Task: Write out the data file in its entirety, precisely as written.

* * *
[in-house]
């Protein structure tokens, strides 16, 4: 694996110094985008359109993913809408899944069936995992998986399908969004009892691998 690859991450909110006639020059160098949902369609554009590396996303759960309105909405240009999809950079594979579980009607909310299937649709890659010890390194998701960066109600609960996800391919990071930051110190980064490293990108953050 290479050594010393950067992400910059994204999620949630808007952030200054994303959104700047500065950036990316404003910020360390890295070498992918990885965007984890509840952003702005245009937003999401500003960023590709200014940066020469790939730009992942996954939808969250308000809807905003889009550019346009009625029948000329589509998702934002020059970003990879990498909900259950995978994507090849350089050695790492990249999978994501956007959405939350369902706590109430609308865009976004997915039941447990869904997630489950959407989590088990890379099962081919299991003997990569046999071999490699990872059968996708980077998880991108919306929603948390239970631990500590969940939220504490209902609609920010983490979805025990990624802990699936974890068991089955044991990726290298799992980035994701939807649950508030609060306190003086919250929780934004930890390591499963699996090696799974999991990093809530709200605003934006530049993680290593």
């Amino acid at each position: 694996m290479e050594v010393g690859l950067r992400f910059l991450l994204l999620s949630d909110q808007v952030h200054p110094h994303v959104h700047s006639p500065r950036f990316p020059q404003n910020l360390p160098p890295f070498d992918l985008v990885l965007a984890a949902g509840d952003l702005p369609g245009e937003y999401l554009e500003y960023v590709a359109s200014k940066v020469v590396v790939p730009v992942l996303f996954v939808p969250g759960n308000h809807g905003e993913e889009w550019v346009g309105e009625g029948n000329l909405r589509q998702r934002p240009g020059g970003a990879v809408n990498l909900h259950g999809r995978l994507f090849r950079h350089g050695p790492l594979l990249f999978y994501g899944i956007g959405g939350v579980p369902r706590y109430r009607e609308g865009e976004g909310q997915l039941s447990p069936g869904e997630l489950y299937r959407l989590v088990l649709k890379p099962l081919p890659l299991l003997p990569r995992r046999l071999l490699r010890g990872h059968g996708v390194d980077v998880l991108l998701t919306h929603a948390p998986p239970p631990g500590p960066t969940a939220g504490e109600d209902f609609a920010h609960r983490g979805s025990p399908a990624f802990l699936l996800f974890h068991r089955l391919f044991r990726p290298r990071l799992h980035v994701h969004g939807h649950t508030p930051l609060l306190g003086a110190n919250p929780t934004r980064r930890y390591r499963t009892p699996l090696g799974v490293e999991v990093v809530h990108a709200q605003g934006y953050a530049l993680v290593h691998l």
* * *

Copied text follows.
[in-house]
């Protein structure tokens, strides 16, 4: 694996110094985008359109993913809408899944069936995992998986399908969004009892691998 690859991450909110006639020059160098949902369609554009590396996303759960309105909405240009999809950079594979579980009607909310299937649709890659010890390194998701960066109600609960996800391919990071930051110190980064490293990108953050 290479050594010393950067992400910059994204999620949630808007952030200054994303959104700047500065950036990316404003910020360390890295070498992918990885965007984890509840952003702005245009937003999401500003960023590709200014940066020469790939730009992942996954939808969250308000809807905003889009550019346009009625029948000329589509998702934002020059970003990879990498909900259950995978994507090849350089050695790492990249999978994501956007959405939350369902706590109430609308865009976004997915039941447990869904997630489950959407989590088990890379099962081919299991003997990569046999071999490699990872059968996708980077998880991108919306929603948390239970631990500590969940939220504490209902609609920010983490979805025990990624802990699936974890068991089955044991990726290298799992980035994701939807649950508030609060306190003086919250929780934004930890390591499963699996090696799974999991990093809530709200605003934006530049993680290593």
């Amino acid at each position: 694996m290479e050594v010393g690859l950067r992400f910059l991450l994204l999620s949630d909110q808007v952030h200054p110094h994303v959104h700047s006639p500065r950036f990316p020059q404003n910020l360390p160098p890295f070498d992918l985008v990885l965007a984890a949902g509840d952003l702005p369609g245009e937003y999401l554009e500003y960023v590709a359109s200014k940066v020469v590396v790939p730009v992942l996303f996954v939808p969250g759960n308000h809807g905003e993913e889009w550019v346009g309105e009625g029948n000329l909405r589509q998702r934002p240009g020059g970003a990879v809408n990498l909900h259950g999809r995978l994507f090849r950079h350089g050695p790492l594979l990249f999978y994501g899944i956007g959405g939350v579980p369902r706590y109430r009607e609308g865009e976004g909310q997915l039941s447990p069936g869904e997630l489950y299937r959407l989590v088990l649709k890379p099962l081919p890659l299991l003997p990569r995992r046999l071999l490699r010890g990872h059968g996708v390194d980077v998880l991108l998701t919306h929603a948390p998986p239970p631990g500590p960066t969940a939220g504490e109600d209902f609609a920010h609960r983490g979805s025990p399908a990624f802990l699936l996800f974890h068991r089955l391919f044991r990726p290298r990071l799992h980035v994701h969004g939807h649950t508030p930051l609060l306190g003086a110190n919250p929780t934004r980064r930890y390591r499963t009892p699996l090696g799974v490293e999991v990093v809530h990108a709200q605003g934006y953050a530049l993680v290593h691998l």